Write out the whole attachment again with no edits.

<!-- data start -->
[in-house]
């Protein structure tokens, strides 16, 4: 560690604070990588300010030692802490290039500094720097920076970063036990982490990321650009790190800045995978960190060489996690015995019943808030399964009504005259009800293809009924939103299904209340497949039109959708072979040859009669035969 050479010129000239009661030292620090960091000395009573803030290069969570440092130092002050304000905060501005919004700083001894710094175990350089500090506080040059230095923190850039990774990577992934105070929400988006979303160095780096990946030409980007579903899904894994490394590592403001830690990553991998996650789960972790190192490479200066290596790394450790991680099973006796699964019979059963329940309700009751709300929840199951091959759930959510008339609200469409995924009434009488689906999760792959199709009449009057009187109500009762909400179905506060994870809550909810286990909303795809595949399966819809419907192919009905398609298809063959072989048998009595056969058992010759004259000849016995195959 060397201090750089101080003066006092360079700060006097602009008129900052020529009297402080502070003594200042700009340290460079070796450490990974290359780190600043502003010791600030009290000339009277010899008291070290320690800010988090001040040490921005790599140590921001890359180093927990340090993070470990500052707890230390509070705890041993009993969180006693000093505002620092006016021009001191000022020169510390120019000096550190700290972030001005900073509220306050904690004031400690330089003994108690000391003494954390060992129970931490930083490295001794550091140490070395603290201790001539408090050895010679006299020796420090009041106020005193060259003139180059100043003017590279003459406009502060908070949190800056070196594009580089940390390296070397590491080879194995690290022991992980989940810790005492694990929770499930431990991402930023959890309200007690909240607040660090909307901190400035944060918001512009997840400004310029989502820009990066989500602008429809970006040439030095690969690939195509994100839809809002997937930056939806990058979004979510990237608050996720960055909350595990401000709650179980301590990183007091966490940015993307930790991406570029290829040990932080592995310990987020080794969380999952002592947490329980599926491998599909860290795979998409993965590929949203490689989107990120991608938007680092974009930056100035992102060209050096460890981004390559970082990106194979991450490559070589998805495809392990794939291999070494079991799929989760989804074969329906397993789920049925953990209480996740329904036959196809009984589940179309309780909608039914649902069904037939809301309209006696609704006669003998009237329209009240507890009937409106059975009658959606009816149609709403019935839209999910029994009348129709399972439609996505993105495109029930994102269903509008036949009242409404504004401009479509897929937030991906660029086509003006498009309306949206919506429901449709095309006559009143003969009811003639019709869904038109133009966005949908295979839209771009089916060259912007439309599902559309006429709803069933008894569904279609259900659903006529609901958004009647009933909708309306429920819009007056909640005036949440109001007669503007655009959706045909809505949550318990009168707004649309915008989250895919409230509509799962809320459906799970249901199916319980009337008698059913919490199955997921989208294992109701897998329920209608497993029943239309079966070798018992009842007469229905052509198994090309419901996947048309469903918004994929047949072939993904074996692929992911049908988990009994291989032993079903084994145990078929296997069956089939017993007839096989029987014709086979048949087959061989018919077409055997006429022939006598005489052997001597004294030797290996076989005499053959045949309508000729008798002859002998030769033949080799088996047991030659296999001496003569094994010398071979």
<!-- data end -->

[in-house]
């Protein structure tokens, strides 16, 4: 560690604070990588300010030692802490290039500094720097920076970063036990982490990321650009790190800045995978960190060489996690015995019943808030399964009504005259009800293809009924939103299904209340497949039109959708072979040859009669035969 050479010129000239009661030292620090960091000395009573803030290069969570440092130092002050304000905060501005919004700083001894710094175990350089500090506080040059230095923190850039990774990577992934105070929400988006979303160095780096990946030409980007579903899904894994490394590592403001830690990553991998996650789960972790190192490479200066290596790394450790991680099973006796699964019979059963329940309700009751709300929840199951091959759930959510008339609200469409995924009434009488689906999760792959199709009449009057009187109500009762909400179905506060994870809550909810286990909303795809595949399966819809419907192919009905398609298809063959072989048998009595056969058992010759004259000849016995195959 060397201090750089101080003066006092360079700060006097602009008129900052020529009297402080502070003594200042700009340290460079070796450490990974290359780190600043502003010791600030009290000339009277010899008291070290320690800010988090001040040490921005790599140590921001890359180093927990340090993070470990500052707890230390509070705890041993009993969180006693000093505002620092006016021009001191000022020169510390120019000096550190700290972030001005900073509220306050904690004031400690330089003994108690000391003494954390060992129970931490930083490295001794550091140490070395603290201790001539408090050895010679006299020796420090009041106020005193060259003139180059100043003017590279003459406009502060908070949190800056070196594009580089940390390296070397590491080879194995690290022991992980989940810790005492694990929770499930431990991402930023959890309200007690909240607040660090909307901190400035944060918001512009997840400004310029989502820009990066989500602008429809970006040439030095690969690939195509994100839809809002997937930056939806990058979004979510990237608050996720960055909350595990401000709650179980301590990183007091966490940015993307930790991406570029290829040990932080592995310990987020080794969380999952002592947490329980599926491998599909860290795979998409993965590929949203490689989107990120991608938007680092974009930056100035992102060209050096460890981004390559970082990106194979991450490559070589998805495809392990794939291999070494079991799929989760989804074969329906397993789920049925953990209480996740329904036959196809009984589940179309309780909608039914649902069904037939809301309209006696609704006669003998009237329209009240507890009937409106059975009658959606009816149609709403019935839209999910029994009348129709399972439609996505993105495109029930994102269903509008036949009242409404504004401009479509897929937030991906660029086509003006498009309306949206919506429901449709095309006559009143003969009811003639019709869904038109133009966005949908295979839209771009089916060259912007439309599902559309006429709803069933008894569904279609259900659903006529609901958004009647009933909708309306429920819009007056909640005036949440109001007669503007655009959706045909809505949550318990009168707004649309915008989250895919409230509509799962809320459906799970249901199916319980009337008698059913919490199955997921989208294992109701897998329920209608497993029943239309079966070798018992009842007469229905052509198994090309419901996947048309469903918004994929047949072939993904074996692929992911049908988990009994291989032993079903084994145990078929296997069956089939017993007839096989029987014709086979048949087959061989018919077409055997006429022939006598005489052997001597004294030797290996076989005499053959045949309508000729008798002859002998030769033949080799088996047991030659296999001496003569094994010398071979």